Hazrat Nizamuddin basti celebrates diversity

Shared past: Aamir Ahmed at the event  

The rich pluralistic history of Hazrat Nizamuddin basti was clearly in evidence at the annual Apni Basti Mela. No need was felt to recapitulate the 700 years of living heritage of the basti but still it came out beautifully through insightful anecdotes, moving historical narratives and how this area which now symbolises syncretic culture during the three day event. Aslam Akram Warsi regaled the audience to spellbinding qalams of Khusro like “Chaap Tilak”. He also presented his own composition “Maa Baap ki Ghulami Mere Kaam Aa Gayi” that celebrated family values and wishes of parents. The maestro said he has performed this message-oriented composition in different countries and got the same evocative response.

Sonam Kalra, known for her Partition songs, won the hearts of connoisseurs as well as the common man with her Sufi songs.

Heritage walks were conducted by Sair-e-Nizamuddin group members. Aamir Ahmed, a local whose forefathers have been living in the basti for the past 120 years, conducted heritage walks through Jamat Khana mosque, Nizamuddin baoli, Dargah complex, and Chausath Khamba tomb.

Tales of compassion

Aamir Ahmed conducting a heritage walk

Aamir Ahmed conducting a heritage walk  

He highlighted anecdotes of Hazrat Nizamuddin Auliya’s generosity and how he laid the foundation of the syncretic traditions through his words of love for mankind and incidents that are still remembered by residents, cutting across all religions.

“Hazrat Nizamuddin Auliya regularly organised langars, comprising puris, halwa, and vegetables, which was eaten by everyone, cutting across faith and economic divide. When he stayed at the basti, two wells, as well as Yamuna river, were the only source of water,” he said.

A keen observer, one day, the Sufi noticed a woman, belonging to the Hindu faith, dropping by at the basti to draw water from the well. “After noticing this for a couple of days, Hazrat inquired from his khadims why she was not using unadulterated water of the Yamuna (then pollution-free). Her brutally frank answer left Auliya in tears. She said that she didn’t have a husband but had a child to feed. If she gives him the Yamuna water, his hunger would open up. Therefore, she was serving him coarse water of the well so that he would not ask for food. On hearing this heart-rending story, Hazrat Nizamuddin instructed his disciples to provide food to the lady until her child grew up. From the langar, four rotis, halwa, chhole and vegetables were given to that woman,” narrated Aamir.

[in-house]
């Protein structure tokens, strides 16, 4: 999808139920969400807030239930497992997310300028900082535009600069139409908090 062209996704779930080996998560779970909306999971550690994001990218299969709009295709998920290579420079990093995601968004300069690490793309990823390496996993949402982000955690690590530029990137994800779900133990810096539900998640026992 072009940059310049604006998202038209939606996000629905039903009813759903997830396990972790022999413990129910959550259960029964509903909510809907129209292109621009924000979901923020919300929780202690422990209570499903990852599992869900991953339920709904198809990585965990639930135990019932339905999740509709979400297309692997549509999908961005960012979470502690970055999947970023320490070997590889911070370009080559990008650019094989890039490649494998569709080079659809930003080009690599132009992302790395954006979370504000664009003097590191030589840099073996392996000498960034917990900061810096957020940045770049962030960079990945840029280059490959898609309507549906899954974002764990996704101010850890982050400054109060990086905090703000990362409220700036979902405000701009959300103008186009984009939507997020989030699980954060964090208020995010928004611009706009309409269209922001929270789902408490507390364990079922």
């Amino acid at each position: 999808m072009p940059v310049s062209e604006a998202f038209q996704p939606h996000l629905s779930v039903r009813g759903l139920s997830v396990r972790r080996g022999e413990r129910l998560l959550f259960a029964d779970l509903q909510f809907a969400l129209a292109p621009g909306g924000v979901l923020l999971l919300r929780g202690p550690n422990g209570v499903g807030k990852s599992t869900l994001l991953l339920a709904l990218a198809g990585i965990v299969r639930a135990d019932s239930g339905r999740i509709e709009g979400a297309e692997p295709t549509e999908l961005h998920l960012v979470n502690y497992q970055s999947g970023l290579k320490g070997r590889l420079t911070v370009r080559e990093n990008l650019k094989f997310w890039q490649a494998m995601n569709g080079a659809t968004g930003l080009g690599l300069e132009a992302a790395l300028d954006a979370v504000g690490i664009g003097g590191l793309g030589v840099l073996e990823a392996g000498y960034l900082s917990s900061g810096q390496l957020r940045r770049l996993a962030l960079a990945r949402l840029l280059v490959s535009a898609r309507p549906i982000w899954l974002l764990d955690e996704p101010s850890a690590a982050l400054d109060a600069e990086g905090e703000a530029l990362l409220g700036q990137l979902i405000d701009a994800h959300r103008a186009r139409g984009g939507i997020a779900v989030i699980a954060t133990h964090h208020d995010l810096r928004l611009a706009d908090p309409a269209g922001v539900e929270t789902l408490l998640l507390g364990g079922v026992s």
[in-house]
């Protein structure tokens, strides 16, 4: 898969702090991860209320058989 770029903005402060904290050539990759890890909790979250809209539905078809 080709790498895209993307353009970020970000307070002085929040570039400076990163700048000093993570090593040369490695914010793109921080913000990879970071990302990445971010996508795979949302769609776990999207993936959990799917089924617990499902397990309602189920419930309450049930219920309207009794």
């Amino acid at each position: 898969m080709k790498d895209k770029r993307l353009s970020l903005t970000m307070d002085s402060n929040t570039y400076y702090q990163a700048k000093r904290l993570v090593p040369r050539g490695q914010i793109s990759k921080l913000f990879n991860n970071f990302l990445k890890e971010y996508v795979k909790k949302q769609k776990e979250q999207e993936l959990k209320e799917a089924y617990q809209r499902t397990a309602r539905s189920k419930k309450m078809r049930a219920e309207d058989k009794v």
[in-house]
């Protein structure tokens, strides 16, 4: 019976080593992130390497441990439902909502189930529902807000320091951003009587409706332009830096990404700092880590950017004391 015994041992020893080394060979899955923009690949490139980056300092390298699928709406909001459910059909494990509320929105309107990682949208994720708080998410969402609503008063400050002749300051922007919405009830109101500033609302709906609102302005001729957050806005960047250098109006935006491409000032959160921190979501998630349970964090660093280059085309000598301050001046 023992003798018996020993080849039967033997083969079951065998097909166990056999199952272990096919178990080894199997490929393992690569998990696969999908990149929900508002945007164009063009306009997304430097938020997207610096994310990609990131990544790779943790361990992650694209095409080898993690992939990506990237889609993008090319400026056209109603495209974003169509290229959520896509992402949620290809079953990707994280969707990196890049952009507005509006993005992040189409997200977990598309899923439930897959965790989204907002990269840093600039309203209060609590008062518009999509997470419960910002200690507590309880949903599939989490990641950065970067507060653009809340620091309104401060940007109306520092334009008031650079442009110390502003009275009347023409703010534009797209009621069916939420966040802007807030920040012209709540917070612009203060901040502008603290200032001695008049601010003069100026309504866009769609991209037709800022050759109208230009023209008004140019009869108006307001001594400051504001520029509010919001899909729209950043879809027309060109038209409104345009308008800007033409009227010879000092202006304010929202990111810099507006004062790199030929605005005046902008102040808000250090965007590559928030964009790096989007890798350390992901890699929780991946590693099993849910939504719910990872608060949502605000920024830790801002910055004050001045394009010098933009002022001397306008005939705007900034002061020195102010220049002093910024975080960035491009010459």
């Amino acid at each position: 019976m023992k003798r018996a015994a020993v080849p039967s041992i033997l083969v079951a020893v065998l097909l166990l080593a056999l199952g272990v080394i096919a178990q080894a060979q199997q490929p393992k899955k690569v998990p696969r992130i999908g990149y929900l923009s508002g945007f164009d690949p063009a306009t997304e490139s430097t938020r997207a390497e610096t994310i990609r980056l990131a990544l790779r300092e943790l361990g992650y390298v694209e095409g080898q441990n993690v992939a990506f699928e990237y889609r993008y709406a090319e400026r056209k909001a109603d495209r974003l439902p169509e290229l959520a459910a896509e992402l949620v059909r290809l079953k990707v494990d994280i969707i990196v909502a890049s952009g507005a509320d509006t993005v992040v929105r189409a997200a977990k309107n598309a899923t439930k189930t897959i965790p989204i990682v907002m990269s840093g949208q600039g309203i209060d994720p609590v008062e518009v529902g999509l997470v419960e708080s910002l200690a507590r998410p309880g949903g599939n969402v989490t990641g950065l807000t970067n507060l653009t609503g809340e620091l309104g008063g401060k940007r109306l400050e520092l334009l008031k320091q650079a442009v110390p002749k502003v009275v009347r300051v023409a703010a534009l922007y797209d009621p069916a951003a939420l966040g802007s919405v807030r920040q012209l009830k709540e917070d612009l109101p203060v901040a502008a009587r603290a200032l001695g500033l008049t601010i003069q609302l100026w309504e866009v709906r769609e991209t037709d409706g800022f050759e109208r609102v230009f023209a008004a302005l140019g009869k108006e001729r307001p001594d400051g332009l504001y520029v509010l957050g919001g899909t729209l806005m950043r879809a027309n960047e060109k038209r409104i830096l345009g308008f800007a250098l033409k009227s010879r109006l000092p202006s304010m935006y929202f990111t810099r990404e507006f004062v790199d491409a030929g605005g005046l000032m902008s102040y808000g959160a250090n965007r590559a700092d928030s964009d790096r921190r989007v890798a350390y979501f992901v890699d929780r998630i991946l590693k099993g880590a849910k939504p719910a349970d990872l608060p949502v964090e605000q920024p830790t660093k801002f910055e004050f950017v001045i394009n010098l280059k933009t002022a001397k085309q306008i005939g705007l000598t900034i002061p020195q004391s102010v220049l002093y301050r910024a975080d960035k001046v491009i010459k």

The significance of langar organised in the dargah by all those who come to pay obeisance at the famed dargah to get their muriyad fulfilled or when their wishes are accepted by Nizamuddin Auliya. “Langar is organised every day and people, especially poverty stricken men, women and children, are fed by those who come to pay respect to Hazrat Nizamuddin Auliya,” says Aamir.

Inspired by monuments

This year, the women of the basti showcased their craftmanship that was inspired by the designs on monuments like Mazar-e-Ghalib, Jamat Khana Mosque, and Atgah Khan tomb. The centuries-old designs and motifs were made on dupatta, stoles, key chains, TV trolley, and bookmarks. During their visits to the Humayun Tomb and these monuments, these women carefully studied the architectural patterns especially arches, jaalis, domes, shapes and then used them on myriad products.

As stories were narrated against the background of heritage — the dargah, tomb and other medieval monuments, some as old as the reign of Allauddin Khilji — one could imagine visually how the larger than life rulers had an eye for architecture and ensured that everything was done according to their diktats.

Organised by the Aga Khan Trust for Culture, the Apni Basti Mela also had workshops related to Sanjhi art, toy making, and jewellery making. To give space to street artists and bring them into the national mainstream, street art, puppet shows, live sketches, and calligraphy were also conducted.

Also, sparrow nest making and a bee workshop made the event an all-encompassing one for both little ones as well as grown-ups.

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Printable version | Apr 17, 2021 8:55:34 AM |

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